– user135112
    Oct 13, 2023 at 6:19
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I have an alternative approach to the "don't ever do this" mentality, and I don't disagree necessarily with the advice of "just don't".

It is possible to deliver this feedback by seeking guidance or assistance in the issue that you're having. Right now, you find it highly distracting for these interruptive colloquialisms, and you can express it exactly like that. I would start with your boss.

"[boss' boss] has a manner of speaking that I find hard to follow due to certain mannerisms. Do you have any techniques to help keep me focused during these discussions? I am very much interested in what she has to say, and I really learn a lot from her when I am focused. I have tried tuning them out and found that ineffective. Do you have some suggestions I could try?"

This turns it into a "Me Problem" rather than a "Her Problem" or "Your Problem". In seeking guidance for your own needs to stay focused and engaged, you're able to deliver the feedback of what's giving you trouble without pointing a blaming finger requiring this person to change.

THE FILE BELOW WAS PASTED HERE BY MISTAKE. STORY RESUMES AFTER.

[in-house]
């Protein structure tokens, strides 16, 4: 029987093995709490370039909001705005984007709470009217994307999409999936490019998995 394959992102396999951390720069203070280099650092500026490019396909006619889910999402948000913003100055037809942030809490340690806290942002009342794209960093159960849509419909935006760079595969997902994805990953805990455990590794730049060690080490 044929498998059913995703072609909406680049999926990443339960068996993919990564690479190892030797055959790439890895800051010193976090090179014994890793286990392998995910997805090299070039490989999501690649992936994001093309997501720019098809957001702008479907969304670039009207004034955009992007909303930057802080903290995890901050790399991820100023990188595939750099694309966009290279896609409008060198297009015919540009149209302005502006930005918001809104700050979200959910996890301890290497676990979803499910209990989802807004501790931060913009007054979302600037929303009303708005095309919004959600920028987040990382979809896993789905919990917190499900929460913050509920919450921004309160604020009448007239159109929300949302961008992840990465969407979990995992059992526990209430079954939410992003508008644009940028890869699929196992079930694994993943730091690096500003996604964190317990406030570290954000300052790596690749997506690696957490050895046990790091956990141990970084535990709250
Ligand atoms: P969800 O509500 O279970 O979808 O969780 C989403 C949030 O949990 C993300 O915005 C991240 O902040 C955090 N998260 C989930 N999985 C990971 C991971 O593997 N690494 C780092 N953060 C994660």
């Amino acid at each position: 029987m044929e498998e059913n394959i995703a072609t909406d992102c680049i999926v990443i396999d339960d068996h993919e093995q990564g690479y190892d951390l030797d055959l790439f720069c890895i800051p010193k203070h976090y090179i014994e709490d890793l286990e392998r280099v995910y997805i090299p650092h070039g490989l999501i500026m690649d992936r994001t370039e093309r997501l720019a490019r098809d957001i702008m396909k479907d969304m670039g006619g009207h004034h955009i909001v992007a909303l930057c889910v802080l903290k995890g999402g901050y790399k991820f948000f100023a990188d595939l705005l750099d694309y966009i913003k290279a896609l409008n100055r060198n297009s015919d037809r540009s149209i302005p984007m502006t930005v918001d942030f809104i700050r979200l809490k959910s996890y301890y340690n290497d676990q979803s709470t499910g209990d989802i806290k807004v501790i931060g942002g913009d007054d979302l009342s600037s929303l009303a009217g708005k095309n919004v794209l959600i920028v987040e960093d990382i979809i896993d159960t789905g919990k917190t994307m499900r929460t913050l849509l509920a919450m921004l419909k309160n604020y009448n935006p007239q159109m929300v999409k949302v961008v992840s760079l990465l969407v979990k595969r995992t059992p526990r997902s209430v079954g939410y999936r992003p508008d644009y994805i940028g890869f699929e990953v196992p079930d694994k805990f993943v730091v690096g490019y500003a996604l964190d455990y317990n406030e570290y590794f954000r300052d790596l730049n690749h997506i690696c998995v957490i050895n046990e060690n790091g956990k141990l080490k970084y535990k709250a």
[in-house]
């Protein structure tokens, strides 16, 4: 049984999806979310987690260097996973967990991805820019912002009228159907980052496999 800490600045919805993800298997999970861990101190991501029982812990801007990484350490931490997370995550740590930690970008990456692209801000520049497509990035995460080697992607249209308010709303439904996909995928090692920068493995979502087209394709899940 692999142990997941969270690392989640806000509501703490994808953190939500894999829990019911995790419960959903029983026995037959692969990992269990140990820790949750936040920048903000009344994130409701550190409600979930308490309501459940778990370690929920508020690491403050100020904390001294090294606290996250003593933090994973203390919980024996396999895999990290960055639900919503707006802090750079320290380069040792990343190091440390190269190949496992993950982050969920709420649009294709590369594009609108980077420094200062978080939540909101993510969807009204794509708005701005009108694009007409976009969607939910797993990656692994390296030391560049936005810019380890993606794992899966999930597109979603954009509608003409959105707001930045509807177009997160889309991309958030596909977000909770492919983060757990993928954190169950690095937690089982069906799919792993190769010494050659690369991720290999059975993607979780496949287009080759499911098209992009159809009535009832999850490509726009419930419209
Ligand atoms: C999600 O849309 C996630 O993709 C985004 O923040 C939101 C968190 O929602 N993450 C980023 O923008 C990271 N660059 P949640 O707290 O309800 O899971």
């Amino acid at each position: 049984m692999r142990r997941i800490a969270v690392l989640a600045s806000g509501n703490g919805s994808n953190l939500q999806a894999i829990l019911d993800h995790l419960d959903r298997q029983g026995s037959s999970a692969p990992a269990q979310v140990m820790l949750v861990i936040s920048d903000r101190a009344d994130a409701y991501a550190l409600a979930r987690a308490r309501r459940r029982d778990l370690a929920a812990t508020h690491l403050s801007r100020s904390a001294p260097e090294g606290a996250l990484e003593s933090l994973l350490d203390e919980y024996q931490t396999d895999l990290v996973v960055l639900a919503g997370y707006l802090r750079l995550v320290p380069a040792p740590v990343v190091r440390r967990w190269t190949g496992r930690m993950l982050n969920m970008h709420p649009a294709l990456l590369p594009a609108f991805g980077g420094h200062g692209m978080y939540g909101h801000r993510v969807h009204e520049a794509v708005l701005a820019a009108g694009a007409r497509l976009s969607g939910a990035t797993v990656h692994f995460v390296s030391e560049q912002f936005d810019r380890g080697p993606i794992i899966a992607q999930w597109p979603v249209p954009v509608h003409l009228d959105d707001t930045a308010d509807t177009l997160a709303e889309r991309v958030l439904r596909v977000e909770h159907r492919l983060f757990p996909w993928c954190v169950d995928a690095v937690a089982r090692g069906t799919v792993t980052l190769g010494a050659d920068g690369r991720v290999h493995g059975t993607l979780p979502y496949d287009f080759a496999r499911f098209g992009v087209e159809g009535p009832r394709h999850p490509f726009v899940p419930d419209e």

Consider also that other people may be similarly suffering in silence. This may be feedback that the person needs to hear. Similarly, you could be the only one experiencing this issue, and leadership may have some handy tips for remaining focused.

It's still an area where you need to tread carefully. We don't know this leader in particular so it would be dangerous to provide encouragement to "rebel".

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  • 8
    See this question and its outcome: workplace.stackexchange.com/questions/190385/… is flooded by similar advise to not do anything but as it turns out, someone brought it to the boss' attention and the boss appreciated it and got quite upset with the people who kept silent as he continued to to present himself foolishly. That said, "You know" is nothing compared to the verbal ticks brought up in the linekd question or answers to it.
    – DKNguyen
    Sep 25, 2023 at 23:23